Causal decision theory is a mathematical theory intended to determine the set of rational choices in a given situation. It is a school of thought in decision theory. In informal terms, it maintains that the rational choice is that with the best expected causal consequences. This theory is often contrasted with evidential decision theory, which recommends those actions that provide the best expected outcome conditional on one's best evidence about the world.
Informally, causal decision theory recommends the agent to make the decision with the best expected causal consequences. For example: if eating an apple will cause you to be happy and eating an orange will cause you to be sad then you would be rational to eat the apple. One complication is the notion of expected causal consequences. Imagine that eating a good apple will cause you to be happy and eating a bad apple will cause you to be sad but you aren't sure if the apple is good or bad. In this case you don't know the causal effects of eating the apple. Instead, then, you work from the expected causal effects, where these will depend on three things: (1) how likely you think the apple is to be good and how likely you think it is to be bad; (2) how happy eating a good apple makes you; and (3) how sad eating a bad apple makes you. In informal terms, causal decision theory advises the agent to make the decision with the best expected causal effects.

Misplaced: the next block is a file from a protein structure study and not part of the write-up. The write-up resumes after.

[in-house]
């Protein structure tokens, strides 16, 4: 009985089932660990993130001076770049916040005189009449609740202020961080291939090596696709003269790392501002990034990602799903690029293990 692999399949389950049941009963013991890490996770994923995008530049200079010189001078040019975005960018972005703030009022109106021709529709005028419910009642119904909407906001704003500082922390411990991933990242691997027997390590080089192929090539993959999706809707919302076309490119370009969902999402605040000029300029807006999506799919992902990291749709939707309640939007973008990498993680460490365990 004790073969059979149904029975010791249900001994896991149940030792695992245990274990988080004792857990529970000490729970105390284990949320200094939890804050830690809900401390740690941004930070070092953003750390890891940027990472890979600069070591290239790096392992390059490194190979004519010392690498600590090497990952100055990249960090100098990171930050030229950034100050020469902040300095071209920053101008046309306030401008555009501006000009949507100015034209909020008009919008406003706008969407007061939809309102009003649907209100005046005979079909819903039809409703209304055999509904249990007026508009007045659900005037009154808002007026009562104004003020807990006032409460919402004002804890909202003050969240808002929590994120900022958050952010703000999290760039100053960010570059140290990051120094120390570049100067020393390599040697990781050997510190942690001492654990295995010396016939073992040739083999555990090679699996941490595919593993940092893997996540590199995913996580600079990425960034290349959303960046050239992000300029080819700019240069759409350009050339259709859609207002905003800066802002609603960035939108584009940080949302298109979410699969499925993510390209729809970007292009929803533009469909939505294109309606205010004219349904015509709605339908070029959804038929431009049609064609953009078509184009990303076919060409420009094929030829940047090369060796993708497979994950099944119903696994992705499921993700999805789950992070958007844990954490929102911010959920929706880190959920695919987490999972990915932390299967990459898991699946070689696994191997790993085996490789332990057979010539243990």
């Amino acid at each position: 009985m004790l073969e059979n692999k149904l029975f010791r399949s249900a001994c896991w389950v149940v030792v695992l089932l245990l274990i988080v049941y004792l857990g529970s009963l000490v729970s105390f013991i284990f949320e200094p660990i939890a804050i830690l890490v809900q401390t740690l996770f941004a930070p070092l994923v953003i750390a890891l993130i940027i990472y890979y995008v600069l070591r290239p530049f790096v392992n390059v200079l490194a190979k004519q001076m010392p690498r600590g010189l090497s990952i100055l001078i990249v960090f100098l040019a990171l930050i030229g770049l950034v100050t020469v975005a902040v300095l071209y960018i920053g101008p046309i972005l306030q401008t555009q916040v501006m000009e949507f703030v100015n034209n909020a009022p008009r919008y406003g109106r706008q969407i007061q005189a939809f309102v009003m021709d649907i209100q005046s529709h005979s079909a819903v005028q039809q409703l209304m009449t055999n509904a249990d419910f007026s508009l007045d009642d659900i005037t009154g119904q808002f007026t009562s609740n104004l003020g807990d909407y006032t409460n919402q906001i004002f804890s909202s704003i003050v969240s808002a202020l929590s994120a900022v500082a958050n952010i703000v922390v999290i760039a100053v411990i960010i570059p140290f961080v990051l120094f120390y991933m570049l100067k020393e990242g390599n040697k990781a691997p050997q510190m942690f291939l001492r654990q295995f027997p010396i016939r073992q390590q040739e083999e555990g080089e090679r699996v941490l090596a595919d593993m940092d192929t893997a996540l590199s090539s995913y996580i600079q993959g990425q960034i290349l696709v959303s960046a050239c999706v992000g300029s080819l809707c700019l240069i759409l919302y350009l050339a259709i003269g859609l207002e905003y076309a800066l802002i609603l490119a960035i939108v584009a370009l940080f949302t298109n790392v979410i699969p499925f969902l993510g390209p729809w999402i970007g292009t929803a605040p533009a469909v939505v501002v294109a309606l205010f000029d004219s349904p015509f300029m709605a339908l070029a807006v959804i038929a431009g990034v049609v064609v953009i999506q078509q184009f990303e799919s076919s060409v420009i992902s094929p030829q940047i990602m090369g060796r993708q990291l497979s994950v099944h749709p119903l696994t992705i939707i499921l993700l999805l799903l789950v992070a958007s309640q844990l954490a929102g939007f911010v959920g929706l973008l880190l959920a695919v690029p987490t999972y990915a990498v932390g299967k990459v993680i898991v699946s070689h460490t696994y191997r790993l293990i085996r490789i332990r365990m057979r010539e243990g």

where is the desirability of outcome and is the counterfactual probability that, if were done, then would hold.
David Lewis proved that the probability of a conditional does not always equal the conditional probability . If that were the case, causal decision theory would be equivalent to evidential decision theory, which uses conditional probabilities.
Gibbard and Harper showed that if we accept two axioms (one related to the controversial principle of the conditional excluded middle), then the statistical independence of and suffices to guarantee that . However, there are cases in which actions and conditionals are not independent. Gibbard and Harper give an example in which King David wants Bathsheba but fears that summoning her would provoke a revolt.
Further, David has studied works on psychology and political science which teach him the following: Kings have two personality types, charismatic and uncharismatic. A king's degree of charisma depends on his genetic make-up and early childhood experiences, and cannot be changed in adulthood. Now, charismatic kings tend to act justly and uncharismatic kings unjustly. Successful revolts against charismatic kings are rare, whereas successful revolts against uncharismatic kings are frequent. Unjust acts themselves, though, do not cause successful revolts; the reason uncharismatic kings are prone to successful revolts is that they have a sneaky, ignoble bearing. David does not know whether or not he is charismatic; he does know that it is unjust to send for another man's wife. (p. 164)